My Photo

Who I AM

  • I'm a creator, entrepreneur, author of DREAM YEAR, and aspiring novelist. My wife Ainsley and I live in Virginia Beach with our five kids Wyatt, Dylan, Cody, Annie & Millie

What I Do


« Wednesday Morning Rundown | Main | This History of You »

Comments

Thanks for the heads up Ben. I'll check it out. From what you describe above, it sounds a lot like a Stage 4 tribe (from the great book, Tribal Leadership). I'll send you a copy of a short ebook I wrote that leverages their insight to profile the kinds of teams that have the potential to create significant change in the culture or even on a world scale.

Anyway, thanks for the recommendation!

Bought and read "Turning Pro" off your recommendation, and it was great. Now I've got this one on the way. Thanks.

nice, Ben... becoming a little oprah's book club here =)

Thanks for the tip, I just ordered the book!

> 6. They do brilliant work in shabby surroundings

True to some extent. These groups do not require "A" space, since B space is adequate. And, generally, team members create great workstations out of cheap plywood, milk crates, etc. And grace the walls with cheap posters and the like. But the space around the space has to have a few attributes - access to food and public transit, an absence of petty crime and vandalism, and the ability to work 24/7.

> 5. Great Groups rarely have morale problem. They're intrinsically motivated

Although it is common for these groups to have beer or pot present, hard drug users and alcoholics almost always destroy a team. Similarly, a few office romances will arise, but really toxic behavior - wife-swapping, infidelity (especially when it has to be concealed), sexual predation - will turn the project into a soap opera.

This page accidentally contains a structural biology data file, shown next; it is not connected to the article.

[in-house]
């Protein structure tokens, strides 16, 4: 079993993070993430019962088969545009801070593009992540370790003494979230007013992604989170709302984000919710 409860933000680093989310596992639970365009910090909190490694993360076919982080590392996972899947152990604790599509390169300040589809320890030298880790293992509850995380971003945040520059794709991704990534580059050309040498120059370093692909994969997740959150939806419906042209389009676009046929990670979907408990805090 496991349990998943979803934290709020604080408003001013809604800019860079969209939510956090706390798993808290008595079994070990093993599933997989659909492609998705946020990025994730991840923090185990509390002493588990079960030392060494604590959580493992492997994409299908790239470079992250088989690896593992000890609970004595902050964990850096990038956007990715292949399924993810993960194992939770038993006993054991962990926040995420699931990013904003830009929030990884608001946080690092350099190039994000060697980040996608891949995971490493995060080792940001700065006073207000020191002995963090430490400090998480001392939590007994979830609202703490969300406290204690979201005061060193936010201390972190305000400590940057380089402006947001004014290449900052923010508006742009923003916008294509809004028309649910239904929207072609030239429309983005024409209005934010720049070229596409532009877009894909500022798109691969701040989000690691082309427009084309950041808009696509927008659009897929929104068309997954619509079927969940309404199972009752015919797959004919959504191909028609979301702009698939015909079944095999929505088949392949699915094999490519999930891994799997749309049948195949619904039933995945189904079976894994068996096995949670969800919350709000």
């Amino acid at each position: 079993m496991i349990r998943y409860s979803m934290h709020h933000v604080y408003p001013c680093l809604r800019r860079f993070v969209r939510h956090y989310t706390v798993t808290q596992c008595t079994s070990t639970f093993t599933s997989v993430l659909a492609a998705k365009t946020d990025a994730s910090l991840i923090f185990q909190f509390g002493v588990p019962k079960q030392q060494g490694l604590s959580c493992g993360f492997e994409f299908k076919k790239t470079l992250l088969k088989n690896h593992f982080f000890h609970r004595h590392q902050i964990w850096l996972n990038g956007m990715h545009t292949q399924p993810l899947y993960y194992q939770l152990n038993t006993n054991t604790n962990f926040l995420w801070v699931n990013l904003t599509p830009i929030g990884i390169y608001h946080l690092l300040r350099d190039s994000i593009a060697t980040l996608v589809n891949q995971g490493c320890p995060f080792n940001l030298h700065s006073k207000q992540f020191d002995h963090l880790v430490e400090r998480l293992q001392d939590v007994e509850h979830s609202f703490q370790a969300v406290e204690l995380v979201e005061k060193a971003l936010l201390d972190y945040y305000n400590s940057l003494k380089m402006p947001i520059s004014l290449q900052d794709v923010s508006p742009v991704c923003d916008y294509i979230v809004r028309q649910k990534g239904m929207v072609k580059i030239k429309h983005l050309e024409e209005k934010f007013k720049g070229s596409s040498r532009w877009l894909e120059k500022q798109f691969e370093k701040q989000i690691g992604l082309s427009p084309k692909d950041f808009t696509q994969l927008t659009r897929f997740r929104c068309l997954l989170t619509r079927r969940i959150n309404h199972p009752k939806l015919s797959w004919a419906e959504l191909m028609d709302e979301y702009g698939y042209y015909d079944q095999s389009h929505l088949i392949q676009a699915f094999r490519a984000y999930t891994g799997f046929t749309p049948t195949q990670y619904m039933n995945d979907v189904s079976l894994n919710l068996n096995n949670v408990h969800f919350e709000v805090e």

Borderline Personality Disorder will be woven throughout the creative tapestry, but it is important to keep some of the more lethal aspects of BPD from dominating the show.

> 11. Great Groups fall apart when the project is finished

Actually, the break into three or four decent-sized cohorts and these people often remain friends for life.

My thoughts are that there is a huge potential for a large number of "pretty good groups" that get 10 out of 13 of the attributes on this list. The missing three can often be mechanically replicated to fill in the gaps?

This may add insight:

http://www.wired.com/business/2012/07/marissas-secret-weapon-for-recruiting-new-yahoo-talent/

The comments to this entry are closed.